A key assumption that biologists have relied on widely over the past quarter-century in studying the evolution of protein molecules is "highly questionable," according to an article published in the November issue of BioScience.
The article, by Shozo Yokoyama, a vision researcher at Emory University, summarizes experimental work that involved creating and measuring the properties of dozens of reconstructed ancestral versions of visual pigments found in the eyes of vertebrates, including humans, as well as deliberately altered variants. Yokoyama concludes that the studies he assessed "cast serious doubt" on the "fundamental principle of molecular adaptation," the bedrock of thousands of published papers based on reconstructions of evolutionary changes in a wide range of proteins. The statistical tools used by such studies are "not reliable," he writes.
In attempting to understand how proteins and their properties might have changed over time, biologists have typically made simplifying assumptions. One is that a known change at a particular spot in a protein would affect the properties of ancestral and modern forms of proteins in similar ways. That simplification makes it relatively easy for computers to infer the likely evolutionary paths that led to the forms of the proteins found in modern organisms--for example, the visual pigments found in deep-sea fishes (which live with no ultraviolet light) and the different pigments found in shallow-water fishes.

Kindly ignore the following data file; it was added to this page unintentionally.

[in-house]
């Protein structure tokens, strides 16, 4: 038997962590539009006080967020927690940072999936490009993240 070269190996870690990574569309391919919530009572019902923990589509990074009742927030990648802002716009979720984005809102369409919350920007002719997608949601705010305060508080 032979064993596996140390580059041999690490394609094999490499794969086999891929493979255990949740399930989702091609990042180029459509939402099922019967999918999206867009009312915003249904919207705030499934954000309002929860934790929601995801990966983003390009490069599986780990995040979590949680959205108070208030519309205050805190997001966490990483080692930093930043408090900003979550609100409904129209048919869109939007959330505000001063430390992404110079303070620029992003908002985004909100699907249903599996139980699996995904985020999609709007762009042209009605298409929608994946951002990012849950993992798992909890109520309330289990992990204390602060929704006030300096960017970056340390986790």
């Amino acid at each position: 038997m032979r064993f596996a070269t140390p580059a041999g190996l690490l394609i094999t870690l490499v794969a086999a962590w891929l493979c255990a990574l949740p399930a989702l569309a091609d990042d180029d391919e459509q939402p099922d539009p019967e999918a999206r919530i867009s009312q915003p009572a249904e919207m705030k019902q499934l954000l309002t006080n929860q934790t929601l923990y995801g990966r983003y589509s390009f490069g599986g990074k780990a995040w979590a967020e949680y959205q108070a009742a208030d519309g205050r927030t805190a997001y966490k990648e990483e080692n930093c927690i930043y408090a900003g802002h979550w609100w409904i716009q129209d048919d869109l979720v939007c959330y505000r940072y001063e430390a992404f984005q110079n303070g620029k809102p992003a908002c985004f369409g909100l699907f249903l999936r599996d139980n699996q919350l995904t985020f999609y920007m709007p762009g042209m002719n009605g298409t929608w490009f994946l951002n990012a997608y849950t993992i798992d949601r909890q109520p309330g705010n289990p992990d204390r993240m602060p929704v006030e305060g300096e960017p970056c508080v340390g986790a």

Yokoyama tested the assumptions by making the hypothesized ancestral pigments and variants of them that might have been produced by mutation, then accurately measuring their properties. The results were disturbing: the properties of related versions of proteins would often change in very different ways when the same mutation was introduced into each. Consequently, standard computational and statistical methods would rarely have identified the experimentally supported evolutionary pathway. Yokoyama expresses the hope that other researchers will start to make and test the properties of reconstructed ancestral proteins to evaluate hypotheses about their evolution, rather than relying on computational approaches.
BioScience, published monthly, is the journal of the American Institute of Biological Sciences (AIBS; www.aibs.org). BioScience is a forum for integrating the life sciences that publishes commentary and peer-reviewed articles. The journal has been published since 1964. AIBS is a meta-level organization for professional scientific societies and organizations that are involved with biology. It represents nearly 160 member societies and organizations. The article by Yokoyama can be accessed ahead of print at www.aibs.org/bioscience-press-releases/ until early November.
The complete list of peer-reviewed articles in the November, 2012 issue of BioScience is as follows. These are published online ahead of print from 11 October.
Synthesis of Experimental Molecular Biology and Evolutionary Biology: An Example from the World of Vision.
Sentinels of Ecological Processes: The Case of the Northern Flying Squirrel.
Winston P. Smith
What Is Conservation Science?
Peter Kareiva and Michelle Marvier
A State-Based National Network for Effective Wildlife Conservation.
Vicky J. Meretsky, Lynn A. Maguire, Frank W. Davis, David M. Stoms, J. Michael Scott, Dennis Figg, Dale D. Goble, Brad Griffith, Scott E. Henke, Jacqueline Vaughn, and Steven L. Yaffee
A Global System for Monitoring Ecosystem Service Change.
Heather Tallis, Hal Mooney, Sandy Andelman, Patricia Balvanera, Wolfgang Cramer, Danny Karp, Stephen Polasky, Belinda Reyers, Taylor Ricketts, Steve Running, Kirsten Thonicke, Britta Tietjen, and Ariane Walz